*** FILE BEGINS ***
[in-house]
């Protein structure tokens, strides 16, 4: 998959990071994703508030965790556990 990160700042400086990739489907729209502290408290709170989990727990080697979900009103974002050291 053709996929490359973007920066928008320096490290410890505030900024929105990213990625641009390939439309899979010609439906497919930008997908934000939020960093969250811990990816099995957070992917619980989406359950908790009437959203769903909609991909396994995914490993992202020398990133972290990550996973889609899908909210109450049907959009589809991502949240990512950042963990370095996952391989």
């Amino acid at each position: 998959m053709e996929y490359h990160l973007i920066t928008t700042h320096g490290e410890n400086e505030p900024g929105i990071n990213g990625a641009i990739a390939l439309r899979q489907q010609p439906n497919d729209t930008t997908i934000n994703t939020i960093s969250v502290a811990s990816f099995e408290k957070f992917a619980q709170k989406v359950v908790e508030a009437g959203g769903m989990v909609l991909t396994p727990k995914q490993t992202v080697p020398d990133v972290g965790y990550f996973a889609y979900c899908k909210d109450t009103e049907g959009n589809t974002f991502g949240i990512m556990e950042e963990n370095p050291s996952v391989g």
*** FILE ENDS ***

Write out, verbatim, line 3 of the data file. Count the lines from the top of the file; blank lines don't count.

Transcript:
């Amino acid at each position: 998959m053709e996929y490359h990160l973007i920066t928008t700042h320096g490290e410890n400086e505030p900024g929105i990071n990213g990625a641009i990739a390939l439309r899979q489907q010609p439906n497919d729209t930008t997908i934000n994703t939020i960093s969250v502290a811990s990816f099995e408290k957070f992917a619980q709170k989406v359950v908790e508030a009437g959203g769903m989990v909609l991909t396994p727990k995914q490993t992202v080697p020398d990133v972290g965790y990550f996973a889609y979900c899908k909210d109450t009103e049907g959009n589809t974002f991502g949240i990512m556990e950042e963990n370095p050291s996952v391989g």